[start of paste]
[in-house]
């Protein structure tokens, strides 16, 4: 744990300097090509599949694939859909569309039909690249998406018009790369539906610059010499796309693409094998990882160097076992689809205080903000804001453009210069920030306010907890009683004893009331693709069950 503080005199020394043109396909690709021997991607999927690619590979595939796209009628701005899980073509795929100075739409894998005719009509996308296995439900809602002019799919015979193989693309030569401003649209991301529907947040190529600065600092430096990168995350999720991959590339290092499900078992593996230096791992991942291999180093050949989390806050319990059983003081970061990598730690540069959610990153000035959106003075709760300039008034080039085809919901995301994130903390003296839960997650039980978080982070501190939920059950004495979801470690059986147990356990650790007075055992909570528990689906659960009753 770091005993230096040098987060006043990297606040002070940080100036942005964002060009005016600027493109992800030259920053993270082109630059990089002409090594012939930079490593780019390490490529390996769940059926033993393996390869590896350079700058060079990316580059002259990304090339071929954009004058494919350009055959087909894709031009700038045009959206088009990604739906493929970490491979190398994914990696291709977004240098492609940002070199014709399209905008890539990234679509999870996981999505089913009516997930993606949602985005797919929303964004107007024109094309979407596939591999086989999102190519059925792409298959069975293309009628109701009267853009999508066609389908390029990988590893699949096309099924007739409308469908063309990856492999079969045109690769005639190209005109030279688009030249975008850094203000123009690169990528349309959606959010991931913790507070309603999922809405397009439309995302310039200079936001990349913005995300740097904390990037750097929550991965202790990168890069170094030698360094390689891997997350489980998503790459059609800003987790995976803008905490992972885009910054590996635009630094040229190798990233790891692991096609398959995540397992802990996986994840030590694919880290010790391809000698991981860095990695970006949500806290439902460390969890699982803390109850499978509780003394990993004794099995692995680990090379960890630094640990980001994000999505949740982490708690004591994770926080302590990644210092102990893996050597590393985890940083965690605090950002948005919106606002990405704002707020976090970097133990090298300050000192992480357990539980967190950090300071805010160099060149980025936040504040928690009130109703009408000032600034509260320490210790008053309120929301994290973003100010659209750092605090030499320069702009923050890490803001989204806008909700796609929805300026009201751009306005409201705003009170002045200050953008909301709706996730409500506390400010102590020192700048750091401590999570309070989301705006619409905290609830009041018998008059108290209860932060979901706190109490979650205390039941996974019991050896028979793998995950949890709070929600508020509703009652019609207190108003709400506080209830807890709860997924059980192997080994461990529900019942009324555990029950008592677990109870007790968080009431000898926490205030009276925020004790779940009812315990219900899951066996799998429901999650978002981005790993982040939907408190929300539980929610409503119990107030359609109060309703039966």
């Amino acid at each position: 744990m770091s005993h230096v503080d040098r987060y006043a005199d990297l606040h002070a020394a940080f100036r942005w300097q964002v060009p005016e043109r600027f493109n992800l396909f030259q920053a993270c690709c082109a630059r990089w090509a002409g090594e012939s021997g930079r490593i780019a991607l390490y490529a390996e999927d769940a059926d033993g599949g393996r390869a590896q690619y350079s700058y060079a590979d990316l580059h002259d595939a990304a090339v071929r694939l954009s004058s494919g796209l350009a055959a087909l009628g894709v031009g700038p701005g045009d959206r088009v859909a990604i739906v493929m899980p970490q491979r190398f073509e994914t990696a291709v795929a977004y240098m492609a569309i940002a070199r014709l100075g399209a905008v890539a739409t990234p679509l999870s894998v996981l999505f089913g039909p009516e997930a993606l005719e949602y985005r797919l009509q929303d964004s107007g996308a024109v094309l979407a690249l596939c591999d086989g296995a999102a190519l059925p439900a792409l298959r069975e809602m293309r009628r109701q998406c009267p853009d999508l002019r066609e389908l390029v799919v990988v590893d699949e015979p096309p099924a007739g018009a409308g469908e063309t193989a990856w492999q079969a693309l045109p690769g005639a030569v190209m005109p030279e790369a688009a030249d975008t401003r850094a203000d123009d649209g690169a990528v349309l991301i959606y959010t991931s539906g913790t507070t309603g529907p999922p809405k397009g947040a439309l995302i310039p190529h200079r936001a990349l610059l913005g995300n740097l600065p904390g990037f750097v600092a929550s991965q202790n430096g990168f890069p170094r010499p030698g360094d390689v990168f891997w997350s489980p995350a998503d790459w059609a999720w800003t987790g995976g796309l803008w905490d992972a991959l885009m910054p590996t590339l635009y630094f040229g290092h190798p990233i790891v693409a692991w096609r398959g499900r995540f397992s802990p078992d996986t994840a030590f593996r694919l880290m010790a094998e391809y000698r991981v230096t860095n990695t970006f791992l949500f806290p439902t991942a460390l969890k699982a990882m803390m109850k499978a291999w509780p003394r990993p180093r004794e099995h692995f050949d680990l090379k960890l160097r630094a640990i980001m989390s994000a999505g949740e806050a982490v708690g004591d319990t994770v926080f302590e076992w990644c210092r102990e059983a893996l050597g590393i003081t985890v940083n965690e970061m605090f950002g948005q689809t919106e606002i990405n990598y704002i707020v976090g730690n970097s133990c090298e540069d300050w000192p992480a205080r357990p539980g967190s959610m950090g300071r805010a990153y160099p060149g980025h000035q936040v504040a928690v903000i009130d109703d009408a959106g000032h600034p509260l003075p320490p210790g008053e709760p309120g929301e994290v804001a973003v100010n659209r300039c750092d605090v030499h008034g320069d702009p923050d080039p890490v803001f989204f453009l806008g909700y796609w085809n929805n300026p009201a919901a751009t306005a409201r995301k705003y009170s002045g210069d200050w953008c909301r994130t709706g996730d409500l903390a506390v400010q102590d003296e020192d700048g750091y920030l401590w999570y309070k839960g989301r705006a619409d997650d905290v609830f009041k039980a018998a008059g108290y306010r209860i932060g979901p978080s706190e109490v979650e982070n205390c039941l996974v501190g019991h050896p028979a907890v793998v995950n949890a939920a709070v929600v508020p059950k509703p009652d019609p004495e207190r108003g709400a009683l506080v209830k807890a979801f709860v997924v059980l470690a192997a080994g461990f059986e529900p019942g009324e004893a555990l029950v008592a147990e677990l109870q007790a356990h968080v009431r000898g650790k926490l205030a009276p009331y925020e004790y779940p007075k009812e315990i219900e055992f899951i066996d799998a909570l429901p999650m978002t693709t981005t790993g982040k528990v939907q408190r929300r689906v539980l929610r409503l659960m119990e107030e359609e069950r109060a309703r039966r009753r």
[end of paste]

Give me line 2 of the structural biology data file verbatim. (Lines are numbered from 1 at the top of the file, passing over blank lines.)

């Protein structure tokens, strides 16, 4: 744990300097090509599949694939859909569309039909690249998406018009790369539906610059010499796309693409094998990882160097076992689809205080903000804001453009210069920030306010907890009683004893009331693709069950 503080005199020394043109396909690709021997991607999927690619590979595939796209009628701005899980073509795929100075739409894998005719009509996308296995439900809602002019799919015979193989693309030569401003649209991301529907947040190529600065600092430096990168995350999720991959590339290092499900078992593996230096791992991942291999180093050949989390806050319990059983003081970061990598730690540069959610990153000035959106003075709760300039008034080039085809919901995301994130903390003296839960997650039980978080982070501190939920059950004495979801470690059986147990356990650790007075055992909570528990689906659960009753 770091005993230096040098987060006043990297606040002070940080100036942005964002060009005016600027493109992800030259920053993270082109630059990089002409090594012939930079490593780019390490490529390996769940059926033993393996390869590896350079700058060079990316580059002259990304090339071929954009004058494919350009055959087909894709031009700038045009959206088009990604739906493929970490491979190398994914990696291709977004240098492609940002070199014709399209905008890539990234679509999870996981999505089913009516997930993606949602985005797919929303964004107007024109094309979407596939591999086989999102190519059925792409298959069975293309009628109701009267853009999508066609389908390029990988590893699949096309099924007739409308469908063309990856492999079969045109690769005639190209005109030279688009030249975008850094203000123009690169990528349309959606959010991931913790507070309603999922809405397009439309995302310039200079936001990349913005995300740097904390990037750097929550991965202790990168890069170094030698360094390689891997997350489980998503790459059609800003987790995976803008905490992972885009910054590996635009630094040229190798990233790891692991096609398959995540397992802990996986994840030590694919880290010790391809000698991981860095990695970006949500806290439902460390969890699982803390109850499978509780003394990993004794099995692995680990090379960890630094640990980001994000999505949740982490708690004591994770926080302590990644210092102990893996050597590393985890940083965690605090950002948005919106606002990405704002707020976090970097133990090298300050000192992480357990539980967190950090300071805010160099060149980025936040504040928690009130109703009408000032600034509260320490210790008053309120929301994290973003100010659209750092605090030499320069702009923050890490803001989204806008909700796609929805300026009201751009306005409201705003009170002045200050953008909301709706996730409500506390400010102590020192700048750091401590999570309070989301705006619409905290609830009041018998008059108290209860932060979901706190109490979650205390039941996974019991050896028979793998995950949890709070929600508020509703009652019609207190108003709400506080209830807890709860997924059980192997080994461990529900019942009324555990029950008592677990109870007790968080009431000898926490205030009276925020004790779940009812315990219900899951066996799998429901999650978002981005790993982040939907408190929300539980929610409503119990107030359609109060309703039966």